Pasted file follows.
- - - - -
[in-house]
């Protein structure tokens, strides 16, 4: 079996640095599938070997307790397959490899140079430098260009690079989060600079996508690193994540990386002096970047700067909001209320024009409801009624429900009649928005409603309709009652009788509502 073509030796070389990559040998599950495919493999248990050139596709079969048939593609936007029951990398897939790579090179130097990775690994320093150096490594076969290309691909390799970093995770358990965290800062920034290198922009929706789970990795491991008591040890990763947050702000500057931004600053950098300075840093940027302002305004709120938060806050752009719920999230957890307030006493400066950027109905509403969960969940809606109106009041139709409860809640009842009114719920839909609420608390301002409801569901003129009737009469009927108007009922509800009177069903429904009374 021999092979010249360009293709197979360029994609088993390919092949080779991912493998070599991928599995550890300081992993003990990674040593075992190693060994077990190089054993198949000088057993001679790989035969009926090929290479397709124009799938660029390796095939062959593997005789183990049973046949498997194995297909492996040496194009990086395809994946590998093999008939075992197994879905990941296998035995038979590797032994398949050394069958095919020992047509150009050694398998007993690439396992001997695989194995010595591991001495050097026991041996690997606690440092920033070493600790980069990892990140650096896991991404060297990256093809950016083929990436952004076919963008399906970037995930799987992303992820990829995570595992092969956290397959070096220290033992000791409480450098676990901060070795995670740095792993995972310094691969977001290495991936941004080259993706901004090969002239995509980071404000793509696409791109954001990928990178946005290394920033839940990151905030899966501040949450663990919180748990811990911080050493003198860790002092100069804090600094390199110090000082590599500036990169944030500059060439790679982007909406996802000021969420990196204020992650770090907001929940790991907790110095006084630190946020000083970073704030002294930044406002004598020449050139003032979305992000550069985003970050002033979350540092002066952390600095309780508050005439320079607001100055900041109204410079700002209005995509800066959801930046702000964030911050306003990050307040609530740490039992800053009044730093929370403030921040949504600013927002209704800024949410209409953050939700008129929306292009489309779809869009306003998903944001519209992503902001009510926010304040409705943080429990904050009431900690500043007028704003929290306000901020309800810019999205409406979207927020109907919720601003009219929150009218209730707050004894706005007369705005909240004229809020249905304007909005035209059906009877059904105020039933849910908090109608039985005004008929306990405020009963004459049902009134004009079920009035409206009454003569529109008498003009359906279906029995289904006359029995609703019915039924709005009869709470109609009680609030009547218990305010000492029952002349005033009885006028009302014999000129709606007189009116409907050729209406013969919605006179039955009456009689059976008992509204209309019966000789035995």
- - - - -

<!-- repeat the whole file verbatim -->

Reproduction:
[in-house]
């Protein structure tokens, strides 16, 4: 079996640095599938070997307790397959490899140079430098260009690079989060600079996508690193994540990386002096970047700067909001209320024009409801009624429900009649928005409603309709009652009788509502 073509030796070389990559040998599950495919493999248990050139596709079969048939593609936007029951990398897939790579090179130097990775690994320093150096490594076969290309691909390799970093995770358990965290800062920034290198922009929706789970990795491991008591040890990763947050702000500057931004600053950098300075840093940027302002305004709120938060806050752009719920999230957890307030006493400066950027109905509403969960969940809606109106009041139709409860809640009842009114719920839909609420608390301002409801569901003129009737009469009927108007009922509800009177069903429904009374 021999092979010249360009293709197979360029994609088993390919092949080779991912493998070599991928599995550890300081992993003990990674040593075992190693060994077990190089054993198949000088057993001679790989035969009926090929290479397709124009799938660029390796095939062959593997005789183990049973046949498997194995297909492996040496194009990086395809994946590998093999008939075992197994879905990941296998035995038979590797032994398949050394069958095919020992047509150009050694398998007993690439396992001997695989194995010595591991001495050097026991041996690997606690440092920033070493600790980069990892990140650096896991991404060297990256093809950016083929990436952004076919963008399906970037995930799987992303992820990829995570595992092969956290397959070096220290033992000791409480450098676990901060070795995670740095792993995972310094691969977001290495991936941004080259993706901004090969002239995509980071404000793509696409791109954001990928990178946005290394920033839940990151905030899966501040949450663990919180748990811990911080050493003198860790002092100069804090600094390199110090000082590599500036990169944030500059060439790679982007909406996802000021969420990196204020992650770090907001929940790991907790110095006084630190946020000083970073704030002294930044406002004598020449050139003032979305992000550069985003970050002033979350540092002066952390600095309780508050005439320079607001100055900041109204410079700002209005995509800066959801930046702000964030911050306003990050307040609530740490039992800053009044730093929370403030921040949504600013927002209704800024949410209409953050939700008129929306292009489309779809869009306003998903944001519209992503902001009510926010304040409705943080429990904050009431900690500043007028704003929290306000901020309800810019999205409406979207927020109907919720601003009219929150009218209730707050004894706005007369705005909240004229809020249905304007909005035209059906009877059904105020039933849910908090109608039985005004008929306990405020009963004459049902009134004009079920009035409206009454003569529109008498003009359906279906029995289904006359029995609703019915039924709005009869709470109609009680609030009547218990305010000492029952002349005033009885006028009302014999000129709606007189009116409907050729209406013969919605006179039955009456009689059976008992509204209309019966000789035995």